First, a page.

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Guest Post: Animal Welfare

When asked if I’d be willing to write an article for the upcoming newsletter of the Okanagan Humane Society, I thought it would be appropriate to bring up the Canadian Veterinary Medical Associations latest proposed position statement on Animal Welfare. Although the following may not be the final version of their statement, it seems to have been met with approval from veterinarians all over the country during a recent opinion poll by the Association.
“Free Roaming, Abandoned, and Feral Cats” Position:

“The CVMA encourages and supports initiatives to address the problems associated with free-roaming, abandoned and feral cats in order to both improve the welfare of the cats themselves and to address public health risks. The CVMA recognizes that well-managed trap, neuter, and return (TNR) programmes are an important strategy in the management of feral and abandoned free-roaming cats. Managed cat colonies should not be established in ecologically sensitive wildlife areas.”

I have been involved with the Okanagan Humane Society for many years as a veterinarian and practice owner, performing spaying and neutering services for the Society and, more recently, as a veterinary advisory member on their board of directors. Although their mandate is more broad than only dealing with free-roaming, abandoned, and feral cats, a good portion of their resources is dedicated to dealing with this issue. I have been amazed by the gritty determination and perseverance of the volunteers involved.

These are people who deserve a medal. They dedicate large portions of their own financial resources, their time, and even their homes to help stem the tide of the overwhelming numbers of unwanted and abandoned cats and kittens that live in the various colonies scattered throughout the Okanagan Valley. Hours, days, weeks and months are spent trapping such animals (a HUGE task by itself); feeding and caring for them before and after having them spayed and neutered; traveling back and forth to vet hospitals to deliver and pick up these animals; finding willing volunteers; promoting and educating; administration; fund-raising, and the list goes on. All this work is done on a volunteer basis!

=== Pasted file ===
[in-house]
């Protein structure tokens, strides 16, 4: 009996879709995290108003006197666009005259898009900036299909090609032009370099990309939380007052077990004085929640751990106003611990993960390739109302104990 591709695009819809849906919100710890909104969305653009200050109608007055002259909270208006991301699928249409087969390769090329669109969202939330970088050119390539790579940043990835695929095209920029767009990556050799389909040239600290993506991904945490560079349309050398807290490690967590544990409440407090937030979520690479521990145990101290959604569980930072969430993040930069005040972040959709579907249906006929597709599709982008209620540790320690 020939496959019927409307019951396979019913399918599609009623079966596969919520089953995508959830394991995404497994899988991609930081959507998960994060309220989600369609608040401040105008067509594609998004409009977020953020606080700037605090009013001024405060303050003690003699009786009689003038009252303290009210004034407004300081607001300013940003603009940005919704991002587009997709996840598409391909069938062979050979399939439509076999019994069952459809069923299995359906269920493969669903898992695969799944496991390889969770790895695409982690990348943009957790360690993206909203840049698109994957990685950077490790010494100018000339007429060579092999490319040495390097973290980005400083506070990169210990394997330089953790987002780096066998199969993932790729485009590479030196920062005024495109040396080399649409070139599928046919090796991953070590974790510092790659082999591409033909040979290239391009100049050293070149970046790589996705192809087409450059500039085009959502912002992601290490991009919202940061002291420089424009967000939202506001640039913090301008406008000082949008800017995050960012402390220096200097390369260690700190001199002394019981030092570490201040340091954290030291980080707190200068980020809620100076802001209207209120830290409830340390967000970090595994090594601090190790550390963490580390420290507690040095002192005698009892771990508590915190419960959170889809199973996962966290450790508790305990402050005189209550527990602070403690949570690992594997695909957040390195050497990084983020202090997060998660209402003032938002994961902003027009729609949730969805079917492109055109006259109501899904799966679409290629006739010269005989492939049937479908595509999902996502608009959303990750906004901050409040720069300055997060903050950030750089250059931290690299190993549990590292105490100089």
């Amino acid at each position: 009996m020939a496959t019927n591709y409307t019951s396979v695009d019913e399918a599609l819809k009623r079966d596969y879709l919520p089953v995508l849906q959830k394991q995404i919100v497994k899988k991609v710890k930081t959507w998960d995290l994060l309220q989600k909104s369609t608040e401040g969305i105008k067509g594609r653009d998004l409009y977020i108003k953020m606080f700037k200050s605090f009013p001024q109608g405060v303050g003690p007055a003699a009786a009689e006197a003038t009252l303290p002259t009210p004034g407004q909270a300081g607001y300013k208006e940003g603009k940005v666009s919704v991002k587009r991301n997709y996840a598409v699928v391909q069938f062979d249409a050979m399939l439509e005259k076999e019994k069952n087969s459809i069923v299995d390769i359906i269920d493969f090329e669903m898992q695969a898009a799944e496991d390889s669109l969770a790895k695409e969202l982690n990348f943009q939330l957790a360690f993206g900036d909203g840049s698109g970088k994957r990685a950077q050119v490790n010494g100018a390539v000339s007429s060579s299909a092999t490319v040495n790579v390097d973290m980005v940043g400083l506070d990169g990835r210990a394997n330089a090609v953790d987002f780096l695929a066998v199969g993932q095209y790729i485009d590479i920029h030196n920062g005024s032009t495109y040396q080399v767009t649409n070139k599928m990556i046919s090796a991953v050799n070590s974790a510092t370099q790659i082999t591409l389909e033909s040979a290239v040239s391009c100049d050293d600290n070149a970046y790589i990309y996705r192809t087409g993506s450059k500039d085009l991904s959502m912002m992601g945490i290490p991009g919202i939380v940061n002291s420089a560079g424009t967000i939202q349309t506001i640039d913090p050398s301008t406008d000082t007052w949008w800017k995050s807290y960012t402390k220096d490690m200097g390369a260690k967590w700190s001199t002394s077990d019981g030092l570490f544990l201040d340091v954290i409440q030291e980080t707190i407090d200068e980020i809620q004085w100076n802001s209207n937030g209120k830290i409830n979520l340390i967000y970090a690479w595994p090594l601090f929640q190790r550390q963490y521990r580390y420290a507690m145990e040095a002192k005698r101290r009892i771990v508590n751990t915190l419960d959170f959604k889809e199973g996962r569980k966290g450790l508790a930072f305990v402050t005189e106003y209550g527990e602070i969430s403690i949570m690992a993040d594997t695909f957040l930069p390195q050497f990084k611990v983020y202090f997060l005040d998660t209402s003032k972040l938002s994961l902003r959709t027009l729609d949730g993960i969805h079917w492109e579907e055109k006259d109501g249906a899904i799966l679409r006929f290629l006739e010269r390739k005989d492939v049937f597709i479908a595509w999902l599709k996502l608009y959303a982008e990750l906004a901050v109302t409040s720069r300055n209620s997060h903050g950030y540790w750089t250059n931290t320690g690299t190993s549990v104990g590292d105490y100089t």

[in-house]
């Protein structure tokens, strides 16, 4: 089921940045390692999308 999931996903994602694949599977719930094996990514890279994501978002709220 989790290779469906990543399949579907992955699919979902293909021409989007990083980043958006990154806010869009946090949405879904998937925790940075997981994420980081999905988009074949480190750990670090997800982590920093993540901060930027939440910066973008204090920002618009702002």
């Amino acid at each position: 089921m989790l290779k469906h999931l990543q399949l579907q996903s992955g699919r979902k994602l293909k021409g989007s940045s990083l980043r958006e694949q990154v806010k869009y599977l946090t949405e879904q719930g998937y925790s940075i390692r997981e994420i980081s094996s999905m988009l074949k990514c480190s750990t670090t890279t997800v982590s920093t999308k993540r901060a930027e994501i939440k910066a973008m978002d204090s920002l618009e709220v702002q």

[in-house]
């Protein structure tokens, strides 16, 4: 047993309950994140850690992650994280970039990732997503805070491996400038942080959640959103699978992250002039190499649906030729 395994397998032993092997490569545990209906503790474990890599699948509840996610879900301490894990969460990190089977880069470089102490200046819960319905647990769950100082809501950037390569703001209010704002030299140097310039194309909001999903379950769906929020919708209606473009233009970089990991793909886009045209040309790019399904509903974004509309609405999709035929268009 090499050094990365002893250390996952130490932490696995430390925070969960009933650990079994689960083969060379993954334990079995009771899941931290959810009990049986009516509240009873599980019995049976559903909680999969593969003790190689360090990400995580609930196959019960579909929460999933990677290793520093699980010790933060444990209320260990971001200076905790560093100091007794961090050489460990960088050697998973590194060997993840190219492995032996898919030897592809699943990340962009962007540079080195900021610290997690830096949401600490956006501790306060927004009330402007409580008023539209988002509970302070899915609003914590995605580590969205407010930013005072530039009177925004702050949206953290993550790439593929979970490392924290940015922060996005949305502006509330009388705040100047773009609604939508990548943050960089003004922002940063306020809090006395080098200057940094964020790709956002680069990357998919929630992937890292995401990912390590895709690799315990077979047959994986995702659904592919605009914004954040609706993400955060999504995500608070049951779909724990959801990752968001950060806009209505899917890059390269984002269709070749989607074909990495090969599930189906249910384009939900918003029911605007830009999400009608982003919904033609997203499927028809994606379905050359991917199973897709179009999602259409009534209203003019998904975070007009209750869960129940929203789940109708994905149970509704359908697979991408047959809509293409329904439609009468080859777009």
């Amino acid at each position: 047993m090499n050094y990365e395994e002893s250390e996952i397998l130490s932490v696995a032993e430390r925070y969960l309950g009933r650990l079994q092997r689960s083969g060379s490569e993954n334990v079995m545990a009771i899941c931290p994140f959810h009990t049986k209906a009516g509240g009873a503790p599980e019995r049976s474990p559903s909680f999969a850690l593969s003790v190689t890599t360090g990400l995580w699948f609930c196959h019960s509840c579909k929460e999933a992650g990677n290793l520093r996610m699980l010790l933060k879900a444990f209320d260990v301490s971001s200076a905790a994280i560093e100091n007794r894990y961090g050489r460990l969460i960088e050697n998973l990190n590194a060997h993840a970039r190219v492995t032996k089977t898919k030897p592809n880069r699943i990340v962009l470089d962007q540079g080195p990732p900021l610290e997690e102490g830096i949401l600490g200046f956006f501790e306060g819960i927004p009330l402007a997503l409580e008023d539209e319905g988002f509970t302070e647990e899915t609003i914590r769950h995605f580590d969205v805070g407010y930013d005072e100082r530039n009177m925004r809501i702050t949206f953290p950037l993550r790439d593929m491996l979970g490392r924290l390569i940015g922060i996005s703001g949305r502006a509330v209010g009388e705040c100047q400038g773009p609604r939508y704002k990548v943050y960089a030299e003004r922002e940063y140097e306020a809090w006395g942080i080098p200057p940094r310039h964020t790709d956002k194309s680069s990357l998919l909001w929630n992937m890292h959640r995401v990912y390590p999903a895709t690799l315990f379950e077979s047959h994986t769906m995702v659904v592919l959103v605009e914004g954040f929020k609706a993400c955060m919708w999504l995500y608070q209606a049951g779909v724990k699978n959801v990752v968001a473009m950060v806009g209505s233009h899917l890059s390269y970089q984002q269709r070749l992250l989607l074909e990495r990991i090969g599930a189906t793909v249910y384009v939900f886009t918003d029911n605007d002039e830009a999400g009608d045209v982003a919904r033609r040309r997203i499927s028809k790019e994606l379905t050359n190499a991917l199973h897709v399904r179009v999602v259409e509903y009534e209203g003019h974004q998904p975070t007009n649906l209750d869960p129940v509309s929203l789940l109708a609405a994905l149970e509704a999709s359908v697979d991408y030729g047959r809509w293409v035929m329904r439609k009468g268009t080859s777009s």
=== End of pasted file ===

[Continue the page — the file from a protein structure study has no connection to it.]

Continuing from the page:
Although the SPCA does, of course, do their share of finding homes for unwanted pets, they aren’t able to devote the kind of time that the Okanagan Humane Society has been putting in to dealing with abandoned cat colonies. This is a huge issue as there are many cats suffering under such conditions of malnutrition and disease. Not only that, but when allowed to continue unabated, such colonies have adverse effects on native ecosystems as well as public health, as indicated in the Veterinary Association Position Statement.

So, as an established professional with many years of experience living in the Okanagan and dealing with cats from these situations, I would love to see recognition from local government that the OHS fulfills a role currently NOT filled by the SPCA and thereby highly deserving of financial support! I would be happy to entertain questions on this issue by interested parties.


Michael Lavroff D.V.M.

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